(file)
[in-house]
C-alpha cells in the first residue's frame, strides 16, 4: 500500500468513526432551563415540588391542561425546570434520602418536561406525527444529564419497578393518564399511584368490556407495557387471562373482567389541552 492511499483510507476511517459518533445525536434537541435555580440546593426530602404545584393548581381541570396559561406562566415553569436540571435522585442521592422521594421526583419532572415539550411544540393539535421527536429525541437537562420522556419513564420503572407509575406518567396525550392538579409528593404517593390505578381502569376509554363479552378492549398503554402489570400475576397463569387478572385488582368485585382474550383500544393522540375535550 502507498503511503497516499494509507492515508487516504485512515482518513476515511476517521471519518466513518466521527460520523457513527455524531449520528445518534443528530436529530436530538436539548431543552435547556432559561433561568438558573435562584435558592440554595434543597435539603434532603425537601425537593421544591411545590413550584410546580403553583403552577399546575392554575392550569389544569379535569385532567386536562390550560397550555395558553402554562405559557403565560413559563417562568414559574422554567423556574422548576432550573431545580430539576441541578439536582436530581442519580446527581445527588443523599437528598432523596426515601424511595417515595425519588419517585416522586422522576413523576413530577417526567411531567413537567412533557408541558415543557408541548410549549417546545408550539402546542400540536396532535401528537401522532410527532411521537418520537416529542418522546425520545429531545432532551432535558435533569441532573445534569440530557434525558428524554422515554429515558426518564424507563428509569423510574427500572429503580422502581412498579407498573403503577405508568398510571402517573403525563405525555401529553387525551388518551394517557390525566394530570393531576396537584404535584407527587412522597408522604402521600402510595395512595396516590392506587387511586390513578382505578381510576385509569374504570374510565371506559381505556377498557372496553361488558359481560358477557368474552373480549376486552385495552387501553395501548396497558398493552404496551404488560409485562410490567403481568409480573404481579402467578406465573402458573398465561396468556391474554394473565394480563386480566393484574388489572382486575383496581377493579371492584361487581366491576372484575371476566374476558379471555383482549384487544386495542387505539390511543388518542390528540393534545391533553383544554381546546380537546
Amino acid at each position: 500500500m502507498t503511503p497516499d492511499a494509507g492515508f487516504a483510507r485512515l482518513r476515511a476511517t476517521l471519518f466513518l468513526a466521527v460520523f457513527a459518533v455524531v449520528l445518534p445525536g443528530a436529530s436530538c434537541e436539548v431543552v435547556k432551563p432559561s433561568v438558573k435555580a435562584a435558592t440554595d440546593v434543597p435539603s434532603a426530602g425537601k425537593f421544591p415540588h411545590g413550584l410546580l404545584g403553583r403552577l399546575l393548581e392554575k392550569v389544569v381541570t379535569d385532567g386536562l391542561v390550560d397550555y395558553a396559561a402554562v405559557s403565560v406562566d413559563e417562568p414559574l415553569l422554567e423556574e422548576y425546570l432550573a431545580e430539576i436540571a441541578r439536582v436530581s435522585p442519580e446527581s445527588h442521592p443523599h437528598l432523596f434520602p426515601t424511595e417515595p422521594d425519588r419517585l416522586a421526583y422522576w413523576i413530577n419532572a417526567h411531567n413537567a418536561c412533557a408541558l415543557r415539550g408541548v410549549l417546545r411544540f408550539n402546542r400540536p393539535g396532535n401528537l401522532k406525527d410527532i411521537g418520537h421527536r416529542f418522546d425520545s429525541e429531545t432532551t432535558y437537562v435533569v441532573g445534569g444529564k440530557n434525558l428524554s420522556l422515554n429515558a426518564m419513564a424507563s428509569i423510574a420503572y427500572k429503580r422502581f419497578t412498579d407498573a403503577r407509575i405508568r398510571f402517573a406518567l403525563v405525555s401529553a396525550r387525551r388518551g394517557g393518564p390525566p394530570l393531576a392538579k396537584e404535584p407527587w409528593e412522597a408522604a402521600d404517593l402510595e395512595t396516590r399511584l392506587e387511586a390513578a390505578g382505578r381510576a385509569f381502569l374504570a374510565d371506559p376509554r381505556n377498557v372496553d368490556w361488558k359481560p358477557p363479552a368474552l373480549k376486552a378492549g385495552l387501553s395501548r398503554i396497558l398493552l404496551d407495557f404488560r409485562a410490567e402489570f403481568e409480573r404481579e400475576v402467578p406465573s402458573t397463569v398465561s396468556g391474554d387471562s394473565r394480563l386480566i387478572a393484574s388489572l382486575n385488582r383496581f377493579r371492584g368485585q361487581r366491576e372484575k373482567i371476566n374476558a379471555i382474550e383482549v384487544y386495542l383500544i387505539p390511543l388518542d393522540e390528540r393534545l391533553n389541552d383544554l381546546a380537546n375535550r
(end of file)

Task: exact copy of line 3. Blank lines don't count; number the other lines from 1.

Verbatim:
Amino acid at each position: 500500500m502507498t503511503p497516499d492511499a494509507g492515508f487516504a483510507r485512515l482518513r476515511a476511517t476517521l471519518f466513518l468513526a466521527v460520523f457513527a459518533v455524531v449520528l445518534p445525536g443528530a436529530s436530538c434537541e436539548v431543552v435547556k432551563p432559561s433561568v438558573k435555580a435562584a435558592t440554595d440546593v434543597p435539603s434532603a426530602g425537601k425537593f421544591p415540588h411545590g413550584l410546580l404545584g403553583r403552577l399546575l393548581e392554575k392550569v389544569v381541570t379535569d385532567g386536562l391542561v390550560d397550555y395558553a396559561a402554562v405559557s403565560v406562566d413559563e417562568p414559574l415553569l422554567e423556574e422548576y425546570l432550573a431545580e430539576i436540571a441541578r439536582v436530581s435522585p442519580e446527581s445527588h442521592p443523599h437528598l432523596f434520602p426515601t424511595e417515595p422521594d425519588r419517585l416522586a421526583y422522576w413523576i413530577n419532572a417526567h411531567n413537567a418536561c412533557a408541558l415543557r415539550g408541548v410549549l417546545r411544540f408550539n402546542r400540536p393539535g396532535n401528537l401522532k406525527d410527532i411521537g418520537h421527536r416529542f418522546d425520545s429525541e429531545t432532551t432535558y437537562v435533569v441532573g445534569g444529564k440530557n434525558l428524554s420522556l422515554n429515558a426518564m419513564a424507563s428509569i423510574a420503572y427500572k429503580r422502581f419497578t412498579d407498573a403503577r407509575i405508568r398510571f402517573a406518567l403525563v405525555s401529553a396525550r387525551r388518551g394517557g393518564p390525566p394530570l393531576a392538579k396537584e404535584p407527587w409528593e412522597a408522604a402521600d404517593l402510595e395512595t396516590r399511584l392506587e387511586a390513578a390505578g382505578r381510576a385509569f381502569l374504570a374510565d371506559p376509554r381505556n377498557v372496553d368490556w361488558k359481560p358477557p363479552a368474552l373480549k376486552a378492549g385495552l387501553s395501548r398503554i396497558l398493552l404496551d407495557f404488560r409485562a410490567e402489570f403481568e409480573r404481579e400475576v402467578p406465573s402458573t397463569v398465561s396468556g391474554d387471562s394473565r394480563l386480566i387478572a393484574s388489572l382486575n385488582r383496581f377493579r371492584g368485585q361487581r366491576e372484575k373482567i371476566n374476558a379471555i382474550e383482549v384487544y386495542l383500544i387505539p390511543l388518542d393522540e390528540r393534545l391533553n389541552d383544554l381546546a380537546n375535550r